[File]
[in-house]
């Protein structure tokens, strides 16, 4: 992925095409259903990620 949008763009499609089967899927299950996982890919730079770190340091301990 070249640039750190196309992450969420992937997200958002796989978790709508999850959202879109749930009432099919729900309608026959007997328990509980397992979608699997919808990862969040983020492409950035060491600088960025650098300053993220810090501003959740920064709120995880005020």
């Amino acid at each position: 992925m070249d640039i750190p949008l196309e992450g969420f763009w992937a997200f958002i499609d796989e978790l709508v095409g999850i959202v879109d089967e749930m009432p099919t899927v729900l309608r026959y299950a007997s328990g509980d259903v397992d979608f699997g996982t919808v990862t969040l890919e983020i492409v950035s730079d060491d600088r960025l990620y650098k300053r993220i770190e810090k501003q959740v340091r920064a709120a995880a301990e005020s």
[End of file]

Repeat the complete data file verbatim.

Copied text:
[in-house]
């Protein structure tokens, strides 16, 4: 992925095409259903990620 949008763009499609089967899927299950996982890919730079770190340091301990 070249640039750190196309992450969420992937997200958002796989978790709508999850959202879109749930009432099919729900309608026959007997328990509980397992979608699997919808990862969040983020492409950035060491600088960025650098300053993220810090501003959740920064709120995880005020």
């Amino acid at each position: 992925m070249d640039i750190p949008l196309e992450g969420f763009w992937a997200f958002i499609d796989e978790l709508v095409g999850i959202v879109d089967e749930m009432p099919t899927v729900l309608r026959y299950a007997s328990g509980d259903v397992d979608f699997g996982t919808v990862t969040l890919e983020i492409v950035s730079d060491d600088r960025l990620y650098k300053r993220i770190e810090k501003q959740v340091r920064a709120a995880a301990e005020s």